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Seam Bias, Multiple-State, Multiple-Spell Duration Models and the Employment Dynamics of Disadvantaged Women

  • John C. Ham
  • Xianghong Li
  • Lara Shore-Sheppard

Panel surveys generally suffer from "seam bias"--too few transitions observed within reference periods and too many reported between interviews. Seam bias is likely to affect duration models severely since both the start date and the end date of a spell may be misreported. In this paper we examine the employment dynamics of disadvantaged single mothers in the Survey of Income and Program Participation (SIPP) while correcting for seam bias in reported employment status. We develop parametric misreporting models for use in multi-state, multi-spell duration analysis; the models are identified if misreporting parameters are the same for fresh and left-censored spells of the same type. We extend these models to allow misreporting to depend on individual characteristics and for a certain fraction of the sample never to misreport. These extensions are informative about misreporting, but do not affect estimates of the hazard functions. We compare our results to two approaches used previously: i) using only data on the last month of reference periods and ii) adding a dummy variable for the last month of the reference periods. We find that there are important differences between our estimates and those obtained from ii), and very important differences between our estimates and those obtained from i). Finally, we also consider three alternative models of misreporting and are able to reject them based on aggregates of our micro data.

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Paper provided by National Bureau of Economic Research, Inc in its series NBER Working Papers with number 15151.

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Date of creation: Jul 2009
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Handle: RePEc:nbr:nberwo:15151
Note: CH LS TWP
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  1. Janet Currie & Bruce C. Fallick, 1996. "The Minimum Wage and the Employment of Youth Evidence from the NLSY," Journal of Human Resources, University of Wisconsin Press, vol. 31(2), pages 404-428.
  2. John C. Ham & Lara D. Shore-Sheppard, 2005. "Did expanding Medicaid affect welfare participation?," Industrial and Labor Relations Review, ILR Review, Cornell University, ILR School, vol. 58(3), pages 452-470, April.
  3. Sarah Hamersma, 2011. "Why Don'T Eligible Firms Claim Hiring Subsidies? The Role Of Job Duration," Economic Inquiry, Western Economic Association International, vol. 49(3), pages 916-934, 07.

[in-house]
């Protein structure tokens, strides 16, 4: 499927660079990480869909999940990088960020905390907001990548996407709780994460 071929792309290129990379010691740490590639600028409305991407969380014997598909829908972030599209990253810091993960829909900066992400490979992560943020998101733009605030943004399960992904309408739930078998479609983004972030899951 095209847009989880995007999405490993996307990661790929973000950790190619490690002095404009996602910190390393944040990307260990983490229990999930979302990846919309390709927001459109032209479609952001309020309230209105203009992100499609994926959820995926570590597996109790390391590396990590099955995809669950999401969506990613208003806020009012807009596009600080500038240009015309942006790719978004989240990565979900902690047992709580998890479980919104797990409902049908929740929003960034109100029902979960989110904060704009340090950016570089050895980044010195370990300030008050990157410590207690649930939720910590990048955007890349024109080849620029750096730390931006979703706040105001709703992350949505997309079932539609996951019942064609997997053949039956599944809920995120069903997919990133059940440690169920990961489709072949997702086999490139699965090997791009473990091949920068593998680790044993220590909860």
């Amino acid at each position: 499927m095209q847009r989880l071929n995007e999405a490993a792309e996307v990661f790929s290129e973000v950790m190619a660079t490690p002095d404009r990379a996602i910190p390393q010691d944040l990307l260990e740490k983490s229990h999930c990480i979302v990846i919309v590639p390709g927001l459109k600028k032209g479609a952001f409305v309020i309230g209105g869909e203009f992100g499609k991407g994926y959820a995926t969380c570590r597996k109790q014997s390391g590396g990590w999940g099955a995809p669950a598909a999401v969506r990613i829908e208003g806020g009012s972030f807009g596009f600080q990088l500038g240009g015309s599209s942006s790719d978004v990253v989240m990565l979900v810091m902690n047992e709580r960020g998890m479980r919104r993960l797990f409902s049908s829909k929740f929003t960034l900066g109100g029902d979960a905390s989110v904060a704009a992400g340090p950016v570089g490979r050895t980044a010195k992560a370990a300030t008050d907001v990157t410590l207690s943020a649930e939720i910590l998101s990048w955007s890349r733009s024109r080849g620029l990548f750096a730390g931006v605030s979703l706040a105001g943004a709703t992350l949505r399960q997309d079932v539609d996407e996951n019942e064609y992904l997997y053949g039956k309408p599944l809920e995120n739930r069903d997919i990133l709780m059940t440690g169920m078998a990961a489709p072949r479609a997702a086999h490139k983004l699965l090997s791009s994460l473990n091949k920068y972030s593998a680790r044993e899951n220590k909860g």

4. Charles J. Romeo, 2001. "Controlling for Seam Problems in Duration Model Estimates: With Application to the Current Population Survey and the Computer Aided Telephone Interview/Computer Aided Personal Interview Overlap Survey," Journal of Human Resources, University of Wisconsin Press, vol. 36(3), pages 467-499.
  5. McCall, Brian P., 1996. "The Identifiability of the Mixed Proportional Hazards Model with Time-Varying Coefficients," Econometric Theory, Cambridge University Press, vol. 12(04), pages 733-738, October.
  6. Heckman, James J. & Singer, Burton, 1984. "Econometric duration analysis," Journal of Econometrics, Elsevier, vol. 24(1-2), pages 63-132.
  7. Curtis Eberwein & John C. Ham & Robert J. Lalonde, 1997. "The Impact of Being Offered and Receiving Classroom Training on the Employment Histories of Disadvantaged Women: Evidence from Experimental Data," Review of Economic Studies, Oxford University Press, vol. 64(4), pages 655-682.
  8. Fitzgerald John M, 2004. "Measuring the Impact of Welfare Benefits on Welfare Durations: State Stratified Partial Likelihood and Fixed Effect Approaches," The B.E. Journal of Economic Analysis & Policy, De Gruyter, vol. 4(1), pages 1-20, February.
  9. John C. Ham & Lara D. Shore-Sheppard, 2005. "Did Expanding Medicaid Affect Welfare Participation?," ILR Review, Cornell University, ILR School, vol. 58(3), pages 452-470, April.
  10. Michael W. Elsby & Ryan Michaels & Gary Solon, 2007. "The Ins and Outs of Cyclical Unemployment," NBER Working Papers 12853, National Bureau of Economic Research, Inc.
  11. Baker, Michael & Melino, Angelo, 2000. "Duration dependence and nonparametric heterogeneity: A Monte Carlo study," Journal of Econometrics, Elsevier, vol. 96(2), pages 357-393, June.
  12. Black, Dan & Sanders, Seth & Taylor, Lowell, 2003. "Measurement of Higher Education in the Census and Current Population Survey," Journal of the American Statistical Association, American Statistical Association, vol. 98, pages 545-554, January.
  13. Goudreau, Karen & Oberheu, Howard & Vaughan, Denton, 1984. "An Assessment of the Quality of Survey Reports of Income from the Aid to Families with Dependent Children (AFDC) Program," Journal of Business & Economic Statistics, American Statistical Association, vol. 2(2), pages 179-86, April.
  14. Chris Elbers & Geert Ridder, 1982. "True and Spurious Duration Dependence: The Identifiability of the Proportional Hazard Model," Review of Economic Studies, Oxford University Press, vol. 49(3), pages 403-409.
  15. Ham, John C & LaLonde, Robert J, 1996. "The Effect of Sample Selection and Initial Conditions in Duration Models: Evidence from Experimental Data on Training," Econometrica, Econometric Society, vol. 64(1), pages 175-205, January.
  16. David C. Ribar, 2005. "Transitions from Welfare and the Employment Prospects of Low-Skill Workers," Southern Economic Journal, Southern Economic Association, vol. 71(3), pages 514-533, January.
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